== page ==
International Journal of Tourism, Travel and Hospitality Law 2023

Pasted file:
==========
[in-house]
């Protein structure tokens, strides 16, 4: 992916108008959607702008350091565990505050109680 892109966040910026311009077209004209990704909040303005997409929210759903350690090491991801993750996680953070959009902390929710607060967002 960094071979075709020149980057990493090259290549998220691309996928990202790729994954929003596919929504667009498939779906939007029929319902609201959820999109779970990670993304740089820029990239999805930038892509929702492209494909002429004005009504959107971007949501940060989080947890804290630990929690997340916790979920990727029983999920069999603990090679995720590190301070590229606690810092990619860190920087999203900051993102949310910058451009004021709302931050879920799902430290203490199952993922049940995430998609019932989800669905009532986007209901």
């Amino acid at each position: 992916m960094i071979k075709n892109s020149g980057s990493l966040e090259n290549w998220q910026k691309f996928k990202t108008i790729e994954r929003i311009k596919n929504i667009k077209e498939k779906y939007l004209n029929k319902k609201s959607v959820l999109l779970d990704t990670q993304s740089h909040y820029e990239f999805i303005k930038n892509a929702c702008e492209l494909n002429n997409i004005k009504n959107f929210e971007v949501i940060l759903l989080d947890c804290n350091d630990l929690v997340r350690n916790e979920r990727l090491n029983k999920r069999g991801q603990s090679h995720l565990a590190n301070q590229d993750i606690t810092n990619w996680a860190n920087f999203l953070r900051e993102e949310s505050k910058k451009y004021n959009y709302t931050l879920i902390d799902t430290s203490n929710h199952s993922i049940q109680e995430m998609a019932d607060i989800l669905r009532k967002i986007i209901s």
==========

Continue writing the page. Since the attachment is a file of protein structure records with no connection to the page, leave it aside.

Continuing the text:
A NEW ADMINISTRATIVE LAW FOR A NEW TOURISM: NOW OR NEVER control and limit these negative effects, taking refuge in certain rights and principles such as freedom of enterprise and the need to activate the economy after the great financial crisis of 2009. It is true that the instruments of administrative intervention in the economy have changed since the liberalisation initiated by Directive 2006/123/EC of the European Parliament and of the Council of 12 December 2006 on services in the internal market (hereinafter I will refer to it as the Services Directive), and the Spanish transposition regulations, as well as Law 20/2013, of 9 December, on guaranteeing market unity. However, this does not mean that there are no control instruments that allow the competent authorities to control the activity in order to avoid certain pernicious effects. They do exist, and should be used when necessary. The tourism legislation of the different Autonomous Communities no longer relies practically on the classic authorisations and prior licences, which are very effective, but perhaps somewhat outdated. However, there are other control methods, such as responsible declarations and prior communications which, although perhaps less effective, if used appropriately, can perfectly fulfil their function of controlling the quality of tourism. Notwithstanding the above, it should be pointed out that with technological advances it does not make much sense, in my opinion, to speak of prior controls or subsequent controls insofar as, as seems logical, these advances should make us reconsider the means of intervention of public administrations in citizens’ rights. As I said, institutions such as administrative silence, maximum periods for resolving and notifying procedures, etc., sound like Larra’s “Come back tomorrow”. The instruments of administrative policing cannot be based on mechanisms more typical of the 19th century than of today. Hence, as I understand it, the administrative procedure should be completely reconfigured and adapted to the current digital reality, without prejudice to other rights that should be respected, such as data protection, in the broadest sense, or the rights of those citizens who wish to stay out of the digital world. 2.3. Gentrification and “touristification” of cities The excess of tourist supply in cities produces phenomena such as gentrification or the “touristification” of large urban centres. Gentrification is understood as the arrival of new residents with greater purchasing power in certain neighbourhoods, which raises the standard of living and prices, thus expelling the old residents who cannot cope with the new economic situation. By “touristification”, we can understand the loss of identity of certain cities as a